Designated as a UNESCO Biosphere Reserve in 1990, the Berchtesgadener National Park can be found in the south of Germany and is defined by the borders with Austria. These alpine foothills are blessed with fantastic scenery, especially the area around Mount Watzmann, Germany’s highest peak. The biosphere reserve is home to two of the country’s five glaciers and features the calm waters of Königssee at its centre. Activities here include various hiking trails and staging your own pilgrimage to St. Bartholomew’s Church. Outside of the park, the town of Berchtesgaden is well worth exploring.
The UNESCO biosphere reserve Berchtesgadener Land with its diverse habitats, unique small-structured landscapes as well as cultural features is a significant example of ecosystem service provision in the Alps.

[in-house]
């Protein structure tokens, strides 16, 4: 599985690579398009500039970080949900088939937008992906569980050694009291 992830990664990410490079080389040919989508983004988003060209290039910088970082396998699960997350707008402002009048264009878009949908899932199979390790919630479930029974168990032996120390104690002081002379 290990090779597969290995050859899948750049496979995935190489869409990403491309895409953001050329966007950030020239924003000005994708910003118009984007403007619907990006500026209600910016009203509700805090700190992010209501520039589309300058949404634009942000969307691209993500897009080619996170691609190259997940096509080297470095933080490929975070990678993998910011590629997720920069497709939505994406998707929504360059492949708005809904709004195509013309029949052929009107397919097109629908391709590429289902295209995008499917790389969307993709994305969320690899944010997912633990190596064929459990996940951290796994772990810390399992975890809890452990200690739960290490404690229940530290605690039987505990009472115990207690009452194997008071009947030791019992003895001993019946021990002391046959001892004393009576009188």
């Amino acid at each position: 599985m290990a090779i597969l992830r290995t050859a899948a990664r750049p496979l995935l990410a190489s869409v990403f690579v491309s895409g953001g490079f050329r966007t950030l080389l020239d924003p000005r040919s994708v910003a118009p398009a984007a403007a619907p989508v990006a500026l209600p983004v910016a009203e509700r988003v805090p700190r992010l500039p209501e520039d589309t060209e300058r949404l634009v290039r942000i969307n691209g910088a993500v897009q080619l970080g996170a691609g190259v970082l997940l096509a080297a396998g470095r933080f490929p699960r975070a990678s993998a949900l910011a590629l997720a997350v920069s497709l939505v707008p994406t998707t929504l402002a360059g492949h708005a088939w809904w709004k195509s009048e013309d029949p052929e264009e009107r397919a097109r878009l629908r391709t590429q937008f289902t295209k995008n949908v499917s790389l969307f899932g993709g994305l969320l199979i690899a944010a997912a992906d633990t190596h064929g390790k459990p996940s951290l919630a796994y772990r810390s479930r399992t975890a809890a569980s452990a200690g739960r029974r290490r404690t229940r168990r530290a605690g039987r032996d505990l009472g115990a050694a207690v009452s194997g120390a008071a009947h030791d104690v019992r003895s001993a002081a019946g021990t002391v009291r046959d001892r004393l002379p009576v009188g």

The test region with the total area of 840 km2 is located in the southeastern part of Upper Bavaria, directly on the border with Austria. The Berchtesgaden Alps belong geographically to the Northern Limestone Alps with high relief energy between 420 and 2713 meters encompassing submontane, montane and subalpine forests and alpine meadows. The Berchtesgaden National Park comprises the protected core and buffer area of the reserve, providing habitats for rare species and also serving as a hotspot all year round for several recreational activities, such as hiking, biking, skiing, climbing or nature observation. The biosphere reserve is also popular because of its raw materials such as the Berchtesgadener salt, dolomite, and timber (and non-timber) products. Long-lasting traditional land use forms as well as the interaction between humans and nature has shaped the face of the landscape here.